So maybe "secret" is a stretch, but if you're looking to escape the summer crowds, then here are our suggestions for beaches other than Hampton, swimming holes and serene lake spots. 



Wallis Sands State Beach in Rye is one of our favorite beaches.

Hampton Beach and its bustling boardwalk will always hold a special place in our hearts, but sometimes you want to escape the noise along with the heat. Here are some of our favorite swimming spots, from lesser-known beaches to quasi-secret swimming holes.

Ocean Beach State Parks

Did you know that there are actually five public beaches located along the seacoast? Not bad for such a short coastline. In addition to the ever-popular Hampton Beach, here are four others to visit before the summer is over. Parking is $2 this month at each (meters accept cash, coins and cards) unless otherwise noted.

Jenness State Beach
 2280 Ocean Blvd., Rye
 Keep in mind that the parking lot is relatively small — there are just 67 spots, so get there early. This is a great family spot that's ideal for swimming and picnicking. Lifeguards are on duty daily until 4:45 p.m. through August 21, and there are bathhouses available.

North Hampton Beach
 Rte. 1A, North Hampton
 There is a bathhouse here, but there are no lifeguards on duty.

North Beach
 920 Ocean Blvd., Hampton
 Lovely sandy beach and nice places to picnic. Lifeguards are on duty daily until 5:15 p.m. through mid-August. There is a bathhouse available.

Wallis Sands State Beach
 1050 Ocean Blvd., Rye
 Enjoy views of the Isles of Shoals, plentiful parking (500 spaces; $15 per car), a shop with food and drinks, a large bathhouse with showers, a picnic area and daily lifeguarding until 5 p.m. through September 5.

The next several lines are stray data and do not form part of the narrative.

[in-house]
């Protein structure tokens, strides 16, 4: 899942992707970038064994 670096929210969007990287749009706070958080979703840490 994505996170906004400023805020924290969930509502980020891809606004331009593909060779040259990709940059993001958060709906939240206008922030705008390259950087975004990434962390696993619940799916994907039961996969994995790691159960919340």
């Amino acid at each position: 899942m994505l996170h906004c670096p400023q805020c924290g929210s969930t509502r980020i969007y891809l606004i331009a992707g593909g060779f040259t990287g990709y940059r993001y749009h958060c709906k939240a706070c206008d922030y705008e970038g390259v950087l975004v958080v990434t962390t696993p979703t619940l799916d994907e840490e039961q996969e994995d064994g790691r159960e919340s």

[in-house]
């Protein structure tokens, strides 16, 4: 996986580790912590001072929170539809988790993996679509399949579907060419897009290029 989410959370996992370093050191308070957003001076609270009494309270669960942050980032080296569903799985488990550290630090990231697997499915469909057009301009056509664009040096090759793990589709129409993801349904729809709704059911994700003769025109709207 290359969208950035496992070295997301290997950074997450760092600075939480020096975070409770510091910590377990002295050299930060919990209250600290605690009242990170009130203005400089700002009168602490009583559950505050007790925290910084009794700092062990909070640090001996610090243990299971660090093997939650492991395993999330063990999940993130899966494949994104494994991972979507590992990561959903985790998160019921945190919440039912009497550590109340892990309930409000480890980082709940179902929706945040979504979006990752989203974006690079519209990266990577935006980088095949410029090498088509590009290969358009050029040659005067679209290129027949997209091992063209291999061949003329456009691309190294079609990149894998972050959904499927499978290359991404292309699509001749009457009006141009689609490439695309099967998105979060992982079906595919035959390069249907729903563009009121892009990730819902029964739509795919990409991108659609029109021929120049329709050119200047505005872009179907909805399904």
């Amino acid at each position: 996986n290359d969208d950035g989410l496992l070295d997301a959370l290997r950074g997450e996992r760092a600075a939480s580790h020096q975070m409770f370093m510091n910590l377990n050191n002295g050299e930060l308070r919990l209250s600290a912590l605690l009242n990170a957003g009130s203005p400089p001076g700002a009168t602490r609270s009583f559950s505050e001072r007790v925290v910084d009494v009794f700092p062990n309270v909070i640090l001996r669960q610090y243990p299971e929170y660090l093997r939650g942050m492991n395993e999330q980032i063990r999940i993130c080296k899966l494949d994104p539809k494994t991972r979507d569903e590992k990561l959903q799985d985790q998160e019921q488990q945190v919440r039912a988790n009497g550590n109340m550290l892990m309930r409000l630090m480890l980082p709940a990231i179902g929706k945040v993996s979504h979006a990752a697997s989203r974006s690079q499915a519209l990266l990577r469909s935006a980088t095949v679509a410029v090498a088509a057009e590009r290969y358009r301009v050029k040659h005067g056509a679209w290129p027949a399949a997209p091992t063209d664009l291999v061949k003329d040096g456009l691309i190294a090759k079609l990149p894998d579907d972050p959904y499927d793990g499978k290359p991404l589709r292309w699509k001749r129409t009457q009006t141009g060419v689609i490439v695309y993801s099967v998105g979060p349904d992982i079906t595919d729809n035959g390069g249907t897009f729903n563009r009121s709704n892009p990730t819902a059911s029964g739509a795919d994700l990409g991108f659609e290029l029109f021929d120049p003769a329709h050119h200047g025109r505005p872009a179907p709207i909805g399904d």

Lake State Parks

On weekends, it’s not unusual for many of the more popular lake beaches to reach capacity by midmorning. Here are a few quieter suggestions:

Echo Lake
 68 Echo Lake Rd., Conway
 Admission is $4 for adults; $2 for children ages 6-11; children ages 5 and under and New Hampshire residents age 65 and over are admitted free.
 The 700-foot Cathedral Ledge towers over this pristine mountain lake. A truly lovely place to spend the day.

Forest Lake State Park
 397 Forest Lake Rd., Dalton
 Created in 1935, this is one of New Hampshire’s 10 original state parks. Enjoy the 200-foot sandy beach, picnicking, fishing and more.

Wadleigh State Park
 78 Wadleigh State Park, Sutton
 Admission is $4 for adults; $2 for children ages 6-11; children ages 5 and under and New Hampshire residents age 65 and over are admitted free.
 Tall pines shade the picnic areas located on the shores of Kezar Lake.

Wentworth State Park
 297 Governor Wentworth Hwy., Wolfeboro
 Admission is $4 for adults; $2 for children ages 6-11; children ages 5 and under and New Hampshire residents age 65 and over are admitted free.
 It spans 50 acres and is located on the shore of scenic Wentworth Lake.

Swimming Holes

Unlike most state parks, you’re on your own here. Please exercise caution when swimming, and never go alone! That said, here are some of our favorite “secret” spots:


Sawyer Rock in Bartlett is a quintessential swimming hole. Photo by Ian Paterson
 

Sawyer Rock
 Located on Sawyer Brook, a half-mile on Rte. 302 past the Silver Springs Campground in Bartlett. Keep your eyes peeled for the parking area on the side of the road. Gorgeous, deep pool with a large rock for drying off in the sun.

Horseshoe Falls
 Located off Rte. 101 on the Souhegan River In Wilton. Here brave souls climb the natural ledge to plunge into the deep water below. Not to worry — there are plenty of spots to simply wade in as well.

Lonesome Lake
 This beautiful 12-acre swimming spot is about 2,760 feet above Franconia Notch on the trail to Cannon Mountain. It’s well worth the three-mile, round-trip hike. The trailhead is located at the parking lot in the Lafayette Place Campground.

Emerald Pool
 It’s is a little off the beaten path, but it’s an easy hike of about mile off Rte. 113 in Chatham on the Baldface Mountain Circle Trail, about 14 miles north of Fryeburg, Maine. It is a small pool formed where water rushes through a cleft in the rock.

This article appears in the  August 2016  issue of  New Hampshire Magazine